Canada saw some big changes to social policy in 2014. Here are five key social issues that will continue to unfold in the year ahead.
1. Family tax announcements
The federal government announced that starting with the 2014 tax year, family income splitting will be allowed. Although the tax savings have been capped at $2000, the introduction of income splitting marks a step in the right direction. Now, a higher earning spouse will be able to transfer some of their earnings to a lower earning spouse, lowering their tax bill. This means that families making similar incomes will be taxed equally, regardless of how they choose to balance paid work.
In our June report, Busting Income Splitting Myths, we addressed criticisms of the tax policy. Then, on October 21st, the IMFC testified before the Finance Committee in support of income splitting.
Other family benefits were also announced, including an expansion of the Universal Child Care Benefit (UCCB). Parents of older children will begin receiving a monthly benefit, while parents of young children will see their monthly benefit increase. The Child Care Expense Deduction was also increased by $1000.
Canadians can be glad because all of these family supports are more flexible and family-friendly than the creation of a one-size-fits-all daycare system.
2. Evidence of a marriage gap in Canada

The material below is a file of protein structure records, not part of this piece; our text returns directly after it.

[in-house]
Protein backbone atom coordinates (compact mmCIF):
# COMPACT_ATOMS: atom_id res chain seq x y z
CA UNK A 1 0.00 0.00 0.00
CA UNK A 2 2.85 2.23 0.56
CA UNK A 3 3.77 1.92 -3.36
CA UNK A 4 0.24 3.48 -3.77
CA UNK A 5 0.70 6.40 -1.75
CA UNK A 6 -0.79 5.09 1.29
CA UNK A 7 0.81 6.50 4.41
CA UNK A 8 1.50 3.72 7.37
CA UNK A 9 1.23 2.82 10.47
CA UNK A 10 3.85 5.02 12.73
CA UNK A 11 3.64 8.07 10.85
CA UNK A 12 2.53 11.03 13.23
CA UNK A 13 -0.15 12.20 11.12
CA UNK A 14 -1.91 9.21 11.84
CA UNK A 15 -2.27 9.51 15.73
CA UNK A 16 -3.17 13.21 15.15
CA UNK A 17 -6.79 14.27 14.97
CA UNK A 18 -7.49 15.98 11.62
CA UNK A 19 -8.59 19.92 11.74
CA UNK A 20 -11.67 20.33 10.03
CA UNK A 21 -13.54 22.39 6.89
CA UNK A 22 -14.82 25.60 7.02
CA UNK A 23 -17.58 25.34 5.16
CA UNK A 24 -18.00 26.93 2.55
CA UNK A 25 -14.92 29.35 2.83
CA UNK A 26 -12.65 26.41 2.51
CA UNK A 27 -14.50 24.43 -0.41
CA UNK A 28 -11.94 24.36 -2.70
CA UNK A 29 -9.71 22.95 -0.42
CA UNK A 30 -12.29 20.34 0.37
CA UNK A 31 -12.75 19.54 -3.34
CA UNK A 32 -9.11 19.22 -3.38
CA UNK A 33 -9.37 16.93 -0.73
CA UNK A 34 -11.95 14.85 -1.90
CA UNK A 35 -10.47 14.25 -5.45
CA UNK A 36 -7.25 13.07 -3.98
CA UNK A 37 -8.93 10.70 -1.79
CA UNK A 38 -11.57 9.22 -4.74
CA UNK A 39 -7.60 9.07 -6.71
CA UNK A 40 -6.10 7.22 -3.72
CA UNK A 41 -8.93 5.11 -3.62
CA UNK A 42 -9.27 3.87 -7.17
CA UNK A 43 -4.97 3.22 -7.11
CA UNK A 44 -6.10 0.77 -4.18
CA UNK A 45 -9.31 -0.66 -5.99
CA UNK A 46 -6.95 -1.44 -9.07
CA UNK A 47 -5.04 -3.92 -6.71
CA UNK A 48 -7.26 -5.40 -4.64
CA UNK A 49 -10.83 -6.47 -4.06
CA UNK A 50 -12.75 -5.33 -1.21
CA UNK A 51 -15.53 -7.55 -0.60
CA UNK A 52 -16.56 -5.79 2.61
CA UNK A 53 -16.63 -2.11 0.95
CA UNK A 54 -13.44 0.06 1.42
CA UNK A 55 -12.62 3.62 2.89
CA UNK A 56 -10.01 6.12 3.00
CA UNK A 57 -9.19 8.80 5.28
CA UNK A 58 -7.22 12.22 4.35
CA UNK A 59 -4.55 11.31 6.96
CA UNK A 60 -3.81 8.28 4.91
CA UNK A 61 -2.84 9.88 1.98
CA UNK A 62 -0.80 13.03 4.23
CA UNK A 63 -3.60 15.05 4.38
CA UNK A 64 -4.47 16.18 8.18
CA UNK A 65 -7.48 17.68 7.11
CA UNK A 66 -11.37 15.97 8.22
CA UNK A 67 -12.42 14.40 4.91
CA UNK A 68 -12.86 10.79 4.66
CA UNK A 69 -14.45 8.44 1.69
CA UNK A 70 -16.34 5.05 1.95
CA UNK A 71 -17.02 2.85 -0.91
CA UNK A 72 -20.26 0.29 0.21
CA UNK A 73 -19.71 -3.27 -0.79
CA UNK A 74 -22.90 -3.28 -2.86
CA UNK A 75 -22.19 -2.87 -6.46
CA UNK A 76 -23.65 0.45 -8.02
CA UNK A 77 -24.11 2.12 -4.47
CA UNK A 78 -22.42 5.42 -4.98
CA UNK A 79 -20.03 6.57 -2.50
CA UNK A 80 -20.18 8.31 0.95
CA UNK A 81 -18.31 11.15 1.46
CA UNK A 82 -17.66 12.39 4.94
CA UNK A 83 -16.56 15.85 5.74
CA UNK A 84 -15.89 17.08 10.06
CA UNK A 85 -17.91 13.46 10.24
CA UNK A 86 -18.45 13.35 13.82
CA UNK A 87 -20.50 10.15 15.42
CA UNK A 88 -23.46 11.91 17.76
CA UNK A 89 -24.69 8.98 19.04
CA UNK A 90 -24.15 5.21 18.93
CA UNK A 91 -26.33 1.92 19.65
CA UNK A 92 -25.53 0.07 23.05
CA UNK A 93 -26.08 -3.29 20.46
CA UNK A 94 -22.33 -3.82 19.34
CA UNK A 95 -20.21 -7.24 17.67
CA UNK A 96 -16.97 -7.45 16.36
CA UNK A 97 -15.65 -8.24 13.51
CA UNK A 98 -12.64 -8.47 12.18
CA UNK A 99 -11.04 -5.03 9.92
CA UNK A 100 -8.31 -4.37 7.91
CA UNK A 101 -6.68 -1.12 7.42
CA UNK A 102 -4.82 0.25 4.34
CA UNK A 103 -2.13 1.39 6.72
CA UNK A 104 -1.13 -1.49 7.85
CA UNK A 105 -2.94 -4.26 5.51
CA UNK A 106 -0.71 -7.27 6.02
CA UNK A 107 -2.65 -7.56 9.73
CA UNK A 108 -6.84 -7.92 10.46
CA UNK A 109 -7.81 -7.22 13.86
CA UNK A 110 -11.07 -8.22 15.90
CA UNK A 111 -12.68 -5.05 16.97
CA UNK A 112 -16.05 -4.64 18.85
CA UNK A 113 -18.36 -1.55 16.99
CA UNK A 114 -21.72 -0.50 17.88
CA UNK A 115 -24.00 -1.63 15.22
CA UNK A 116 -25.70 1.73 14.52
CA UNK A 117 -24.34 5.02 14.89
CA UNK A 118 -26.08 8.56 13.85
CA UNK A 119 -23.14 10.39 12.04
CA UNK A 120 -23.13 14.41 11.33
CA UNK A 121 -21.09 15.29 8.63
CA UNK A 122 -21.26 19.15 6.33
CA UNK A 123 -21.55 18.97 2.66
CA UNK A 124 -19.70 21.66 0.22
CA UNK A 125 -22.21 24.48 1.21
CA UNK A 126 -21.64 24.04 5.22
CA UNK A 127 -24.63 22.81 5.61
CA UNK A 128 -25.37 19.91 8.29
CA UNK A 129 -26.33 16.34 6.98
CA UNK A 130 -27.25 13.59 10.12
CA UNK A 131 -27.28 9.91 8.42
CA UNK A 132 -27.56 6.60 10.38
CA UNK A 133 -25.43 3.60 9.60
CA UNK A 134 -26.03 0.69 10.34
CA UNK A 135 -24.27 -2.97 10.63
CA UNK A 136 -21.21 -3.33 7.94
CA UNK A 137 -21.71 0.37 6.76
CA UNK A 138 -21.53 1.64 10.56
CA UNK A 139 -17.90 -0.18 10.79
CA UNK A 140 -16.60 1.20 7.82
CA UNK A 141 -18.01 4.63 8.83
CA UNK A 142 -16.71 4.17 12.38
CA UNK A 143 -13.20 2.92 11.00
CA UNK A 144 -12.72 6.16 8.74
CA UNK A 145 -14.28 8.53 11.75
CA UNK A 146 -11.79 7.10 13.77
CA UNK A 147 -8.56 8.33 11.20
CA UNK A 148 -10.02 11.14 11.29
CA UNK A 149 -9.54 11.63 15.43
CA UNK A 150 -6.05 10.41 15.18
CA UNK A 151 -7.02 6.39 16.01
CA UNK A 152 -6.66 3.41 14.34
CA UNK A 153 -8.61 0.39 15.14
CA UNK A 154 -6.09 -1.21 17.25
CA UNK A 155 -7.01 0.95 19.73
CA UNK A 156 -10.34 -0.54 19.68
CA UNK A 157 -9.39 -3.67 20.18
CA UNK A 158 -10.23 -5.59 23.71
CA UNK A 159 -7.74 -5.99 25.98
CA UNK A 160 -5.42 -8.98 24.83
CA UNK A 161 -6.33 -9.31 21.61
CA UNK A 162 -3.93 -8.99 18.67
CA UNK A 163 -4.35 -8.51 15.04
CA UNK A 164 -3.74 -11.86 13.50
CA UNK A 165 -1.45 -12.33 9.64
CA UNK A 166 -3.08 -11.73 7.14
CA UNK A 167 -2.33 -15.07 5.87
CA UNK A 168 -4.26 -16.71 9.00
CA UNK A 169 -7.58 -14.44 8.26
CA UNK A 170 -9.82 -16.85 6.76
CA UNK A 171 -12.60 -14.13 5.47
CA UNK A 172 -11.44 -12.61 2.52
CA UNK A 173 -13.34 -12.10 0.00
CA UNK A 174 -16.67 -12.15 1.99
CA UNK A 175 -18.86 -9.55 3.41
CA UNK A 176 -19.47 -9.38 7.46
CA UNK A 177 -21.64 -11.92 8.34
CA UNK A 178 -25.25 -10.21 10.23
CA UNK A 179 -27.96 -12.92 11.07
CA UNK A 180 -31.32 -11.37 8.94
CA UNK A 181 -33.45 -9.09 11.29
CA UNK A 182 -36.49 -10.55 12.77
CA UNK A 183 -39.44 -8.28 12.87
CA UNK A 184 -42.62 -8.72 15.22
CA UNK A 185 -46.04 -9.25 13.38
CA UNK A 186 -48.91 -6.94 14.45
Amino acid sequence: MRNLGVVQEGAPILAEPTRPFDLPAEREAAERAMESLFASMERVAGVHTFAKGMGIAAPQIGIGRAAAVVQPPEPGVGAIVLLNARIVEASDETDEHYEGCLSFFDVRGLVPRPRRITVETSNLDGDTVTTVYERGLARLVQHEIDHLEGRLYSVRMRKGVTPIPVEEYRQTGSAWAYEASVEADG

In February, the IMFC released the seminal study The Marriage Gap Between Rich and Poor Canadians. Based on Statistics Canada data, our analysis shows that income in Canada, to an astonishing degree, is linked to marriage. Wealthier Canadians are more likely to be coupled, while lower income Canadians are more likely to be unattached.
Previous research demonstrates that marriage can protect against poverty while allowing couples to pool income and manage domestic work. The question is whether the financial benefits of marriage have become inaccessible to those with lower incomes.
One positive finding in the report is that the marriage share among some income and age groups has stabilized recently if not increased. This has occurred in groups that previously shunned marriage.
Canadians care about poverty, inequality and the future of the middle class. The role of marriage and family stability in achieving economic wellbeing needs to be part of the discussion. The IMFC will continue to examine these issues in 2015.
3. Euthanasia promoted
Attempts to legalize assisted suicide happened on three fronts: in Parliament, at the Supreme Court and in the Quebec legislature. Quebec’s attempt was successful while the other two are still in progress.
This is troubling because far from being a personal choice, euthanasia impacts the vulnerable who do not freely choose it, and it also damages families.
The province of Quebec legalized assisted suicide and euthanasia in June. The bill compels doctors and hospitals in Quebec to carry out the act or refer patients to be euthanized elsewhere. The legislation comes into force in late 2015, though a lawsuit has been filed challenging the constitutionality of the bill.